Adopting a Zero Trust Cybersecurity Model

Stephen Nardone
Tim Allen

The recent shifts from in-person to online or hybrid environments has forced organizations to reexamine their cybersecurity practices and protocols. Keeping information and data safe has been more challenging as teams navigate vulnerabilities in our new digital world.

83% of organizations have had
more than one data breach.

Source: Ponemon Institute and IBM Security, 2022, Cost of a Data Breach Report.

Zero Trust and Zero Trust Architecture are concepts that have been around in the information technology and security industry for many years now. It is becoming more prevalent in conversations across all industries, especially in the government sector. It is also becoming a topic of conversation for small-to-mid-market corporations as well. Cyber insurance companies, standards and certifications organizations, the recent Executive Order, and managed services companies all point to the fact that Zero Trust is the critical measure of effective cybersecurity protection, detection, and reaction.

What Is Zero Trust?

Let’s start with the definition of zero. The numerical symbol “0” means the absence of all size or quantity. So, in essence, Zero Trust is the approach of having no trust and the need to continuously verify. In addition to investing in security protection technology, you must believe the “bad guy” is already on the inside of your environment, potentially sitting dormant until the right opportunity emerges.

Let’s be clear, Zero Trust does not prevent breaches. But it does provide a framework for ensuring—when fully implemented—a reduction of the impact of a breach. This is done by identifying the breach and shutting it down quickly. Zero Trust requires the implementation and management of:

  • Security framework with guiding principles
  • Workflow, system design, and operations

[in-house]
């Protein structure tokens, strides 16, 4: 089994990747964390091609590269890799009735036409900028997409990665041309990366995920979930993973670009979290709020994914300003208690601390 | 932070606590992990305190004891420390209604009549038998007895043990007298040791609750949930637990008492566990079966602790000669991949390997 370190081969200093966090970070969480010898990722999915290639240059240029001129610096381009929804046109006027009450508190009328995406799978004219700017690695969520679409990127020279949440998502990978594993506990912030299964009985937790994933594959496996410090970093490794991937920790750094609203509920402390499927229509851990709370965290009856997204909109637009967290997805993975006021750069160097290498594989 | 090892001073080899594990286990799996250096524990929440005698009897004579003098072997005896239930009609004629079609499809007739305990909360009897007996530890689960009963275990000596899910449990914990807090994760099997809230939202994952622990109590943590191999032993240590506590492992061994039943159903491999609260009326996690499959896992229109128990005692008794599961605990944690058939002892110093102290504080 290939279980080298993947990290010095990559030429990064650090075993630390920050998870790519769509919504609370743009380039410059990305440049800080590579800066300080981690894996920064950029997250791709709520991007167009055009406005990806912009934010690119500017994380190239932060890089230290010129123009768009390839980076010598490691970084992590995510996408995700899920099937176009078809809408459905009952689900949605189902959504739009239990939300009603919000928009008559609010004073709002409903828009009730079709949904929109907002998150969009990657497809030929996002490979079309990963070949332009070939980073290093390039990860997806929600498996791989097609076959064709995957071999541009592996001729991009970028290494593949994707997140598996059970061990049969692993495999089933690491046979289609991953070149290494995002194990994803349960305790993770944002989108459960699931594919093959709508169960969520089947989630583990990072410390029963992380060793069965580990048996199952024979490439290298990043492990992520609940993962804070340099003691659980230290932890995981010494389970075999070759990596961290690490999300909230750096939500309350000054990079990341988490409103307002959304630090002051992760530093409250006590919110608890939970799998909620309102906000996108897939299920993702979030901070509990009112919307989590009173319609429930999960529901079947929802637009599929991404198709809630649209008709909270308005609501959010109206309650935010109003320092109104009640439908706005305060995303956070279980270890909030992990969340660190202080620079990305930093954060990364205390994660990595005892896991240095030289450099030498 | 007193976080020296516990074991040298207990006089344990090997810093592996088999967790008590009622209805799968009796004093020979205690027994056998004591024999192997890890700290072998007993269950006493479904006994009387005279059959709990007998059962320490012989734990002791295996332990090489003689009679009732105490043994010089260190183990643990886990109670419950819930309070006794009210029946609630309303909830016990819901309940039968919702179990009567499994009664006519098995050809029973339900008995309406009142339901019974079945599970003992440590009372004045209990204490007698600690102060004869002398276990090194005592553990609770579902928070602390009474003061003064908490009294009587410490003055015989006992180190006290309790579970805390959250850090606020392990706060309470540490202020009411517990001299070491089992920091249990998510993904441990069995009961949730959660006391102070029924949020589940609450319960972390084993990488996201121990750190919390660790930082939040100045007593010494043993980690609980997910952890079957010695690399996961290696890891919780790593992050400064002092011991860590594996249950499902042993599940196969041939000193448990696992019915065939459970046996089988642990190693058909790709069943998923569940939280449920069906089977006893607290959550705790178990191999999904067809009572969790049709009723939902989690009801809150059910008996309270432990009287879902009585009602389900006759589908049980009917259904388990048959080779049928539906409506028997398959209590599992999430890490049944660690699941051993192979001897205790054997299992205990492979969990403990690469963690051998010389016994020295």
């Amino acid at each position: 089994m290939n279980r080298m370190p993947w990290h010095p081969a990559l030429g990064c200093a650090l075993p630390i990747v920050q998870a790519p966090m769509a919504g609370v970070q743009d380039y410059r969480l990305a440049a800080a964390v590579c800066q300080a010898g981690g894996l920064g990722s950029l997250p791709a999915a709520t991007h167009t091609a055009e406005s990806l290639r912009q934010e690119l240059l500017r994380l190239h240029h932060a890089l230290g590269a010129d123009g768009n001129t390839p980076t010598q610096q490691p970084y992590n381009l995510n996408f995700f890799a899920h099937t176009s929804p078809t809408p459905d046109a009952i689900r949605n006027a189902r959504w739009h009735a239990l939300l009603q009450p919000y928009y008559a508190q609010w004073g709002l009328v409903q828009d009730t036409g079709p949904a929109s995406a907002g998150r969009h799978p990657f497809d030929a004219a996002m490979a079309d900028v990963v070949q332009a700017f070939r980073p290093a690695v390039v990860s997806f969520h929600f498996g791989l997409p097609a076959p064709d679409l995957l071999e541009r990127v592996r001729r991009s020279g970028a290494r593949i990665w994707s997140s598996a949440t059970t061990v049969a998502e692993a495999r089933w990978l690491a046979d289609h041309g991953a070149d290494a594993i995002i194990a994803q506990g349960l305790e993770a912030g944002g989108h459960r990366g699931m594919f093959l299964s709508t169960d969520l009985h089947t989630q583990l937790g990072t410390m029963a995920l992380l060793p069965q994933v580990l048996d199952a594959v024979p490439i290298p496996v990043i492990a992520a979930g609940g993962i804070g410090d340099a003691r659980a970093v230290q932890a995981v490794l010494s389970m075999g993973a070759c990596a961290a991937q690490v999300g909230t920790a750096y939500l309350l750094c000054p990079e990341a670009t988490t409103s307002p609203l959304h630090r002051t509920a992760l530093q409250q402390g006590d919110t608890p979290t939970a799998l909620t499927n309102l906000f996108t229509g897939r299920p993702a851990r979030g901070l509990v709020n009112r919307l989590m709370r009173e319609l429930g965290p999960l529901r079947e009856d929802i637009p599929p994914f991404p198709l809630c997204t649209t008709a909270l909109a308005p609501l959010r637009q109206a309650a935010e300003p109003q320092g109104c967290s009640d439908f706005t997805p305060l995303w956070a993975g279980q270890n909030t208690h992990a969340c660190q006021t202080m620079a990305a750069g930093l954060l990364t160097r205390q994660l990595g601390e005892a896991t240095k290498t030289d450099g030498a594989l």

• Defined policies, information security practices, and resiliency practices
  • Technology working in concert with process and people
  • Continuous monitoring, detection, and mitigation

Three Key Elements: People, Process, and Technology

You will note that humans, technology, policy, and process are all key components of Zero Trust. Not just physical devices and software. You cannot buy Zero Trust out of a box, and you cannot just implement any level of technology alone and achieve it. The key criteria to achieve Zero Trust is continuous detection and mitigation against attack, whether from the outside or inside. People, process, and technology need to be in lockstep! This applies whether users are on internal and approved networks, whether the user is an approved employee, whether the user’s asset was configured and issued by the corporate Information Technology team, and—of course—whether the user is connecting from outside of the approved network or not.  

In addition, all sessions between users and resources must be uniquely identified and authorized. This means an employee, or a process, or a service session connecting to a corporate resource in the environment or the cloud, must successfully pass the discrete function of authentication and authorization. This authorization must also be monitored continuously for changes in behavior, or subsequent connection requests.

59% of organizations have not deployed a
Zero Trust security architecture.

Source: Ponemon Institute and IBM Security, 2022, Cost of a Data Breach Report.

Start Your Zero Trust Journey

As you can see, Zero Trust is not simple to achieve. It will take a well-defined plan, selecting the right technology, and developing the right processes. It will require a phased implementation to ensure the necessary people, process, and technology are all working in concert guarantee continuous detection and mitigation is achieved. And it won’t happen overnight. Zero Trust is a long-term roadmap to cybersecurity.

As a first step, having a Security Landscape Optimization assessment completed will give you a snapshot of your entire ecosystem along with risk scores. This “roadmap” will help you focus your resources on the areas where attention is most needed. Connection has a team of architects, consultants, and engineers to help you achieve the next level of security. Visit our Cybersecurity Awareness Month webpage to discover more resources.


Stephen Nardone, CISSP, is Director of Security Practice at Connection with over 38 years of experience in both the government side and the commercial side of the security business.